Brand Design in Politics

Brand Design in Politics

'Tis the season and, while I don't cover political races, I do write about brand strategy and design. In this case, the two happen to merge as it's a candidate yard sign that manages to elevate an eyesore into messaging that wins.

While the design of most political yard signs runs from anodyne to 🤮, this one for Jimmy Hallyburton engages in a different way.

It's colorful. Its type treatment is fun and highly differentiated - and yet still quite readable. It reinforces the candidate's trademark bicycle and dog trailer and approachability with a friendly wave of the hand. It predisposes you to like him, "likeability" being one of the most valuable traits any political candidate can possess.

Plus, I've always loved the use of original illustrations to create a look that a brand can own.

The sign also has a QR code so you can learn more about him and his candidacy. (Jimmy is running for reelection as a City Commissioner here in Boise, Idaho. Full disclosure: I have known him for a long time and have been a supporter of his nonprofit Boise Bicycle Project and his candidacy for office.)

With everything that's going on in the sign, there's a lot that could have gone wrong. All in all, it's some pretty powerful art combined with clean information design that all go to differentiating his brand

How about you? Seen any cool political yard signs in your neighborhood you'd like to share?

Godspeed, friends.


💬 Quote of the Week

“Genius is in the idea. Impact, however, comes from action.” Simon Sinek

💥 Quick Hits

• Attention Global Warming Warriors - Here's your chance to fight climate change and gain job skills as a member of the new American Climate Corps.

• Taking it to the streets (and taking it to the courts) - Turns out youth do more than protest in the streets. We've written about young people in Montana and Hawaii taking their climate case to the courts. Same thing's happening in Europe, where six young Portuguese are seeking climate justice in a lawsuit against 32 countries in the European Court of Human Rights.

🤔 Trivia Time

How much time does the average worker spend on email and in meetings each week?

• 7 hours

• 16 hours

• 19 hours

• 22 hours

Today's trivia answer can be found at the bottom of this newsletter.‌‌‌‌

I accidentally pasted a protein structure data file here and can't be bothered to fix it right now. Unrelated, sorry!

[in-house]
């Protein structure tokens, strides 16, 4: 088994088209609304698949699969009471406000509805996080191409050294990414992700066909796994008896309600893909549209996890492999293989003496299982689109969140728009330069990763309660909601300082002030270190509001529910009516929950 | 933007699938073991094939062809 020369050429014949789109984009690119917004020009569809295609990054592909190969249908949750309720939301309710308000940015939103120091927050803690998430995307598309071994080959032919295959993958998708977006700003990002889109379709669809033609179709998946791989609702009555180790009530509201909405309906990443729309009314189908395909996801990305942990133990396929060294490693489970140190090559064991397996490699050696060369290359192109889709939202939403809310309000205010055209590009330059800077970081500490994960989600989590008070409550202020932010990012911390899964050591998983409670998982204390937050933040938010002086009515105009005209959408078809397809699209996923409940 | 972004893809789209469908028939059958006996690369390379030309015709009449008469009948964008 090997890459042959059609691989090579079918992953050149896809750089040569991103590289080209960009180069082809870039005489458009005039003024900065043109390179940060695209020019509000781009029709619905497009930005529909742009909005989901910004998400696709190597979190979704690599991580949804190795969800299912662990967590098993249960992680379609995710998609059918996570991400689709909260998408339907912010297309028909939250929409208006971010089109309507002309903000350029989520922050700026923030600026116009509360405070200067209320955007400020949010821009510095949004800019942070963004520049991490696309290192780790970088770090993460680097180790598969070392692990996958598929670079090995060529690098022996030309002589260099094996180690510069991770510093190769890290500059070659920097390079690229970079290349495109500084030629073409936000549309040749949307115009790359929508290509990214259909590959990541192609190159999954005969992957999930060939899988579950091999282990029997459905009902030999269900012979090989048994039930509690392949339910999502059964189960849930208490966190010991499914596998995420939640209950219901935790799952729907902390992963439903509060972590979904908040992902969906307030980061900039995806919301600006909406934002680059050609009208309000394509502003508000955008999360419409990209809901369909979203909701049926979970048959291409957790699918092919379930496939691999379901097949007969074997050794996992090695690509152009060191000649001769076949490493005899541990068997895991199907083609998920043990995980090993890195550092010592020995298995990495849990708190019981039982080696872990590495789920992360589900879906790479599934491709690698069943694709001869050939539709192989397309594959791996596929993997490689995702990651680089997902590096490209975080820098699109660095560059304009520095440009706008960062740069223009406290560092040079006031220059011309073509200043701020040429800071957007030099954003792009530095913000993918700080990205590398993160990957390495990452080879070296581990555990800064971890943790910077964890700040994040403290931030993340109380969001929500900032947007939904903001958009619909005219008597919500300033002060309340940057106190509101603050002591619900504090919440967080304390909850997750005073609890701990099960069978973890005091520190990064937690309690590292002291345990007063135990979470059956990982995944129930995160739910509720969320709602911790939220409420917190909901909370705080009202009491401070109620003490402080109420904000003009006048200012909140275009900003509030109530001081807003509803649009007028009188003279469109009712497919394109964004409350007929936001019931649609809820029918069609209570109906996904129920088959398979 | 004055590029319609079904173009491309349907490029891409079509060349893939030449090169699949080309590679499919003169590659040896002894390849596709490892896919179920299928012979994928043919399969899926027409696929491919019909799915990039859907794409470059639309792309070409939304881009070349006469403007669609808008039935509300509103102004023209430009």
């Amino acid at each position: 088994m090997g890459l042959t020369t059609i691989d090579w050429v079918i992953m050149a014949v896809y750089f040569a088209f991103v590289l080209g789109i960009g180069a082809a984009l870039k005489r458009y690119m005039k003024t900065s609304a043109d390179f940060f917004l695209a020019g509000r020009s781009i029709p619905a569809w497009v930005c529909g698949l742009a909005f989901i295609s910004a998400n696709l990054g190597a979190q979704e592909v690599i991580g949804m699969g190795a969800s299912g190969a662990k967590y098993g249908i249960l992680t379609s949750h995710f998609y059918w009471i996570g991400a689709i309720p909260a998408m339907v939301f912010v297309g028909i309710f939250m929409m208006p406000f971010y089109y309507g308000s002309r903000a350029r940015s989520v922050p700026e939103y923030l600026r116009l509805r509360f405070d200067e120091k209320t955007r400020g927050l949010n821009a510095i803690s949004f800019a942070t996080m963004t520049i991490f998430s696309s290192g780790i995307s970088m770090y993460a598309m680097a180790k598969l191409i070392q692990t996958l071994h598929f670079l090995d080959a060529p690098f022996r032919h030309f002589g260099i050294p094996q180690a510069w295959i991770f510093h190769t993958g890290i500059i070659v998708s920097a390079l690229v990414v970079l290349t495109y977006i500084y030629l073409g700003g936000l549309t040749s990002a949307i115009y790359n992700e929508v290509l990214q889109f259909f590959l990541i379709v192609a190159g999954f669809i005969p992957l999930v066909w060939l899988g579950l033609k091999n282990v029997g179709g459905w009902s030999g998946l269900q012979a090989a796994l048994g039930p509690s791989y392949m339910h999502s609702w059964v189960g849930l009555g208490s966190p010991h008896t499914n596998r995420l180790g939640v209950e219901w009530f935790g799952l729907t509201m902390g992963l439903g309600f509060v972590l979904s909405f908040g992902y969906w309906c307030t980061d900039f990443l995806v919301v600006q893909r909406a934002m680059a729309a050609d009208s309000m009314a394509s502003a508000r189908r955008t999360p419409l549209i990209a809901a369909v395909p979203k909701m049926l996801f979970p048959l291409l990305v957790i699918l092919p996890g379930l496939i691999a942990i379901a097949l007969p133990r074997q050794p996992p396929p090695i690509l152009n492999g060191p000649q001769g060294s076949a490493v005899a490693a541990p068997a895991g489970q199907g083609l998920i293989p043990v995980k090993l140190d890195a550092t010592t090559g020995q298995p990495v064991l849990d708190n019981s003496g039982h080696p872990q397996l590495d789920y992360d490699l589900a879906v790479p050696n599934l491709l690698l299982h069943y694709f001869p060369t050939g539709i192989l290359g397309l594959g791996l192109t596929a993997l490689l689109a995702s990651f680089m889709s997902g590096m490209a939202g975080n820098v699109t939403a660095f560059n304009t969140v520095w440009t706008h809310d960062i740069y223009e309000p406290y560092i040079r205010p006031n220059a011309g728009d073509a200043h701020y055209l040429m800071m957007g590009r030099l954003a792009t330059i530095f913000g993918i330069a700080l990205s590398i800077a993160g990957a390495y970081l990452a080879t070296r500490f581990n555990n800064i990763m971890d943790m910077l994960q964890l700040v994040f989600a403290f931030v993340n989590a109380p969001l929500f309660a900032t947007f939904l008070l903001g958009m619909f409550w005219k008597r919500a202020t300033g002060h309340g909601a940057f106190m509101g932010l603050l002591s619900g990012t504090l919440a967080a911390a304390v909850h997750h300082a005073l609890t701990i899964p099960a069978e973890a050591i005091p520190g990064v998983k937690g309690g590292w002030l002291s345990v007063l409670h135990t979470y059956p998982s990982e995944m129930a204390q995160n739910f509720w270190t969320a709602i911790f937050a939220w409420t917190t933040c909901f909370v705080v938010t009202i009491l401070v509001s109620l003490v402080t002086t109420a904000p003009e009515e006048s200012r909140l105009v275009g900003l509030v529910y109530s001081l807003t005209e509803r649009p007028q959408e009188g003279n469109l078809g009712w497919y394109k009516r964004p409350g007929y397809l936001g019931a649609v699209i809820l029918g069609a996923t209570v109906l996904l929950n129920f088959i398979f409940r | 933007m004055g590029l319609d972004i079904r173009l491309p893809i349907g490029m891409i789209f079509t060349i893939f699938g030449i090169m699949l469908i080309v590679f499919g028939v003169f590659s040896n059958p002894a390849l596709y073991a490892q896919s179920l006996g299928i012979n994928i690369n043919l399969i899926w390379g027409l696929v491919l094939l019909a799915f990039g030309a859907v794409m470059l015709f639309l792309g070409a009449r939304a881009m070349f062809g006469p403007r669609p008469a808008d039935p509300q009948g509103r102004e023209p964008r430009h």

‌Find the Most Meaningful Work of Your Career

If you're not set on a job with the American Climate Corps (see above), our partner One Work has you covered with meaningful work that goes beyond a paycheck, a cubicle, or a weekly team Zoom call. In this week's "Collaborating for the cause" edition, you'll find purposeful jobs like those below, along with many more at the One Work website.

 BONTERRA - Powering those who power social impact - here's your chance to join a company with a number of brands that provide technology and tools to help organizations create more social good. Senior Director, Enablement, Austin, TX.

•  TIER1 PERFORMANCE - You can make big change at this social impact consulting firm by helping big brands (think NASA, FedEx) improve their social and environmental impact.  Change Management Consultant, Boston, MA or Pittsburg, PA.

• SEVENTH GENERATION - Starting your career and looking for a foot in the door at a company where you can really clean up? Try an internship at this iconic manufacturer of sustainable cleaning and personal care products.  Food Science Summer Internship, United States.

Check out One Work's full jobs board of purposeful jobs with mission-driven companies and organizations.‌‌‌‌‌

Trivia Answer‌

If you hold this newsletter up to your ear, we're betting that just like a sea shell you'll hear something - except it won't be the ocean, it's a giant soul-sucking sound. According to Microsoft's annual study of workplace productivity trends, workers spend TWO FULL FREAKING DAYS each week on email and in meetings. To break it down: 8.8 hours on email and 7.5 hours in meetings.

Have an interesting social impact tool, idea, or trivia question you'd like to share? Reply to this newsletter and let me know - I'd love to hear about it. You can also hit me up at

Also - please don't hesitate to forward this to a friend you think would benefit from it - thank you!

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